Purpose of review: This article summarizes the latest developments for three types of idiopathic colitis: ulcerative colitis, Crohn's disease, and microscopic colitis.
Recent findings: Crohn's disease and ulcerative colitis are highly related genetically. Colonoscopy remains the gold standard for making a diagnosis. The addition of chromoendoscopy can aid in identification and removal of colonic dysplasia in both disorders. The therapy for ulcerative colitis and Crohn's disease has been transformed with the introduction of anti-TNF treatment. For ulcerative colitis, recent data show that prolonged use of infliximab is effective, well tolerated and that early mucosal healing is associated with decreased risk of colectomy. There is no evidence of a significant increased risk for anti-TNF-induced malignancies. Combination therapy with azathioprine and infliximab for ulcerative colitis has now been shown to be superior to monotherapy. Natalizumab is effective in anti-TNF failures and patients can be risk stratified for progressive multifocal leukoencephalopathy by testing for John Cunningham virus antibodies. Microscopic colitis can often be related to medications, and symptoms may be worsened by coexisting celiac disease.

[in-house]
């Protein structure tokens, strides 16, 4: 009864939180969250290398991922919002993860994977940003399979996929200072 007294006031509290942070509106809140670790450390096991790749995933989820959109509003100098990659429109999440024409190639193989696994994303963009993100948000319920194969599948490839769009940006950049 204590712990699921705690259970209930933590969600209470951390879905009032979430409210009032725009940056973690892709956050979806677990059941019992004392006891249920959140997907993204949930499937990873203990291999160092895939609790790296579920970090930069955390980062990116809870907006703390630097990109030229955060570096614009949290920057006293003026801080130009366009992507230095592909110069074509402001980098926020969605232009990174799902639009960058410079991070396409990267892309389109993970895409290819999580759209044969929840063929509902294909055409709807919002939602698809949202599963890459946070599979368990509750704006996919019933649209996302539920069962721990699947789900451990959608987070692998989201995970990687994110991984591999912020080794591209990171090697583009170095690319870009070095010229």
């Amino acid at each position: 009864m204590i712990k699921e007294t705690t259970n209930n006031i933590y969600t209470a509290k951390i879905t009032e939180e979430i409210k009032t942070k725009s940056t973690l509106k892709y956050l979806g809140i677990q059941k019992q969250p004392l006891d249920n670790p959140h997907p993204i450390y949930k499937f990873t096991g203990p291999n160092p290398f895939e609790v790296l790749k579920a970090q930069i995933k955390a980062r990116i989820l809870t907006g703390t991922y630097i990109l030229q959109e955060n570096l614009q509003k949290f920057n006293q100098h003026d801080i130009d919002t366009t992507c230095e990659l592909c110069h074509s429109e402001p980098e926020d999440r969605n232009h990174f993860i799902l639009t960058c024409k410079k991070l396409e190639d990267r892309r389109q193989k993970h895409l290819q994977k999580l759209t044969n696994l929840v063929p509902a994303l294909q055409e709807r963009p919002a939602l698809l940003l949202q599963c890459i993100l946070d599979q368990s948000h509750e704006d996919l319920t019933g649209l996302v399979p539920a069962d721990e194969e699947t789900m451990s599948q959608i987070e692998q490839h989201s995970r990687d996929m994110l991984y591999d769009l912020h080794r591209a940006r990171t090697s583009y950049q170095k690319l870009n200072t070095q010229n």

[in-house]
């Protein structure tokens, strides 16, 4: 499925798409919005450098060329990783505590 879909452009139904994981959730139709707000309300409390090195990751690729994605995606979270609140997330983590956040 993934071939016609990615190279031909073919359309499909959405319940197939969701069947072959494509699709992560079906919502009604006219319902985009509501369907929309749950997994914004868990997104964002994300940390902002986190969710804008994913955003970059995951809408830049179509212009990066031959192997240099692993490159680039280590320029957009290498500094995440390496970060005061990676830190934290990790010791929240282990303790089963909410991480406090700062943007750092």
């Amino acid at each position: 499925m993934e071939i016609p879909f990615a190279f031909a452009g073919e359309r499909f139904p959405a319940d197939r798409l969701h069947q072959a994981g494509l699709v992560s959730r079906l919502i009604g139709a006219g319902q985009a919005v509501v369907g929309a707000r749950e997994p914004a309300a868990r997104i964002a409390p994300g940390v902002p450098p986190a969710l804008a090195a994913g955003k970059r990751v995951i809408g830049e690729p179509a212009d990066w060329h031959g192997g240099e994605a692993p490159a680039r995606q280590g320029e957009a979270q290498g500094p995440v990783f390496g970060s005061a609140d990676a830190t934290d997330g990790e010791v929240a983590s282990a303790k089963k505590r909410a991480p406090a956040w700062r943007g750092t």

Summary: Combination therapy with an anti-TNF and a thiopurine is currently the most effective treatment for moderate-to-severe Crohn's disease or ulcerative colitis. Stem cell therapy for perianal fistulas in patients with Crohn's disease is a promising new therapy approach.